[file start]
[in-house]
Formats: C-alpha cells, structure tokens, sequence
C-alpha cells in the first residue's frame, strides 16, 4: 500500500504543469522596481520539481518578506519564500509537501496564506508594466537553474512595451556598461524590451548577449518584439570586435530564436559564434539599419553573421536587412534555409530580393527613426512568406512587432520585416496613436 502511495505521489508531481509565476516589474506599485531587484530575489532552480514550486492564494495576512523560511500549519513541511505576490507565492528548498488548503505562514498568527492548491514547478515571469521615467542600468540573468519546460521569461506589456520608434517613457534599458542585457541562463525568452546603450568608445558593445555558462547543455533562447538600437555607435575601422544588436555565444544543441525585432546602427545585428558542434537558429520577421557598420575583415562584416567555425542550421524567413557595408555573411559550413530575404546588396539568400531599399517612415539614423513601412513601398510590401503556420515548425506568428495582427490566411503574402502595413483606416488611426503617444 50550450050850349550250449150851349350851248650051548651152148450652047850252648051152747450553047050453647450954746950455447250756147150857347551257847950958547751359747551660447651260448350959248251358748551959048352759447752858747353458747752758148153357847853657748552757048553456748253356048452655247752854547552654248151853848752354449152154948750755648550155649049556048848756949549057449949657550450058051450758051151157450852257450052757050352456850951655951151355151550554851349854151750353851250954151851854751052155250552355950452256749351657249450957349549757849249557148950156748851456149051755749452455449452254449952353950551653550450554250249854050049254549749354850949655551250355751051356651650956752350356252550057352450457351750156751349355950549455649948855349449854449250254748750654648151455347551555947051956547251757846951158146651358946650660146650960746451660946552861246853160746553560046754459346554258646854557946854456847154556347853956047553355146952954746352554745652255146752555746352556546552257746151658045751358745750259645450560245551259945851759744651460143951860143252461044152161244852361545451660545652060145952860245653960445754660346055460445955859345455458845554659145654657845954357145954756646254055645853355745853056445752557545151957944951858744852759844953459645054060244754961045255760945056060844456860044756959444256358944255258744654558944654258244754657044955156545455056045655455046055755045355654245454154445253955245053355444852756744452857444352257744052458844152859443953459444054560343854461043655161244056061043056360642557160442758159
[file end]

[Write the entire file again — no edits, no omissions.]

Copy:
[in-house]
Formats: C-alpha cells, structure tokens, sequence
C-alpha cells in the first residue's frame, strides 16, 4: 500500500504543469522596481520539481518578506519564500509537501496564506508594466537553474512595451556598461524590451548577449518584439570586435530564436559564434539599419553573421536587412534555409530580393527613426512568406512587432520585416496613436 502511495505521489508531481509565476516589474506599485531587484530575489532552480514550486492564494495576512523560511500549519513541511505576490507565492528548498488548503505562514498568527492548491514547478515571469521615467542600468540573468519546460521569461506589456520608434517613457534599458542585457541562463525568452546603450568608445558593445555558462547543455533562447538600437555607435575601422544588436555565444544543441525585432546602427545585428558542434537558429520577421557598420575583415562584416567555425542550421524567413557595408555573411559550413530575404546588396539568400531599399517612415539614423513601412513601398510590401503556420515548425506568428495582427490566411503574402502595413483606416488611426503617444 50550450050850349550250449150851349350851248650051548651152148450652047850252648051152747450553047050453647450954746950455447250756147150857347551257847950958547751359747551660447651260448350959248251358748551959048352759447752858747353458747752758148153357847853657748552757048553456748253356048452655247752854547552654248151853848752354449152154948750755648550155649049556048848756949549057449949657550450058051450758051151157450852257450052757050352456850951655951151355151550554851349854151750353851250954151851854751052155250552355950452256749351657249450957349549757849249557148950156748851456149051755749452455449452254449952353950551653550450554250249854050049254549749354850949655551250355751051356651650956752350356252550057352450457351750156751349355950549455649948855349449854449250254748750654648151455347551555947051956547251757846951158146651358946650660146650960746451660946552861246853160746553560046754459346554258646854557946854456847154556347853956047553355146952954746352554745652255146752555746352556546552257746151658045751358745750259645450560245551259945851759744651460143951860143252461044152161244852361545451660545652060145952860245653960445754660346055460445955859345455458845554659145654657845954357145954756646254055645853355745853056445752557545151957944951858744852759844953459645054060244754961045255760945056060844456860044756959444256358944255258744654558944654258244754657044955156545455056045655455046055755045355654245454154445253955245053355444852756744452857444352257744052458844152859443953459444054560343854461043655161244056061043056360642557160442758159